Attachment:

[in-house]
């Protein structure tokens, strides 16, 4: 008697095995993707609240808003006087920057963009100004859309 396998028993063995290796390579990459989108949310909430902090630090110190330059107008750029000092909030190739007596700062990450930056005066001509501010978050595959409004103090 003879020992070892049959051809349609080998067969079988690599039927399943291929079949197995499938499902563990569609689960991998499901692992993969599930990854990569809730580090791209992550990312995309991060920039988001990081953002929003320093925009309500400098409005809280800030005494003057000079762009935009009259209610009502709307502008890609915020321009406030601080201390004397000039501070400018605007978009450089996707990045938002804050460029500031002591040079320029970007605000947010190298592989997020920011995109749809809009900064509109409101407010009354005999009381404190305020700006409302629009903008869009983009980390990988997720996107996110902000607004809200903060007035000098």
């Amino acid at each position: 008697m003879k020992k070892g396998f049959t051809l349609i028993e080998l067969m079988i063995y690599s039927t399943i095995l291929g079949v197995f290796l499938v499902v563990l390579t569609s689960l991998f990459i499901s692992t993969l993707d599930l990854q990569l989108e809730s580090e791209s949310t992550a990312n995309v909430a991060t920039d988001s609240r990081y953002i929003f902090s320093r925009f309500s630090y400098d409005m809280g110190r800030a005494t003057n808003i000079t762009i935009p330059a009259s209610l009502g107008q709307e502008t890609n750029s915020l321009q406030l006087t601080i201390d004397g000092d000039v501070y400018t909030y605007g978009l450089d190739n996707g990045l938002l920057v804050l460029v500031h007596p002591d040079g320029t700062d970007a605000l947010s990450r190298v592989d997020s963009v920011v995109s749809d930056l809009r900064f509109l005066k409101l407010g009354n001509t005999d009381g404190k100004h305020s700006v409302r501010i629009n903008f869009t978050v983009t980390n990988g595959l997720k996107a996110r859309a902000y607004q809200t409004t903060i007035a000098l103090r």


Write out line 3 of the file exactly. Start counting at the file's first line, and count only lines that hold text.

């Amino acid at each position: 008697m003879k020992k070892g396998f049959t051809l349609i028993e080998l067969m079988i063995y690599s039927t399943i095995l291929g079949v197995f290796l499938v499902v563990l390579t569609s689960l991998f990459i499901s692992t993969l993707d599930l990854q990569l989108e809730s580090e791209s949310t992550a990312n995309v909430a991060t920039d988001s609240r990081y953002i929003f902090s320093r925009f309500s630090y400098d409005m809280g110190r800030a005494t003057n808003i000079t762009i935009p330059a009259s209610l009502g107008q709307e502008t890609n750029s915020l321009q406030l006087t601080i201390d004397g000092d000039v501070y400018t909030y605007g978009l450089d190739n996707g990045l938002l920057v804050l460029v500031h007596p002591d040079g320029t700062d970007a605000l947010s990450r190298v592989d997020s963009v920011v995109s749809d930056l809009r900064f509109l005066k409101l407010g009354n001509t005999d009381g404190k100004h305020s700006v409302r501010i629009n903008f869009t978050v983009t980390n990988g595959l997720k996107a996110r859309a902000y607004q809200t409004t903060i007035a000098l103090r």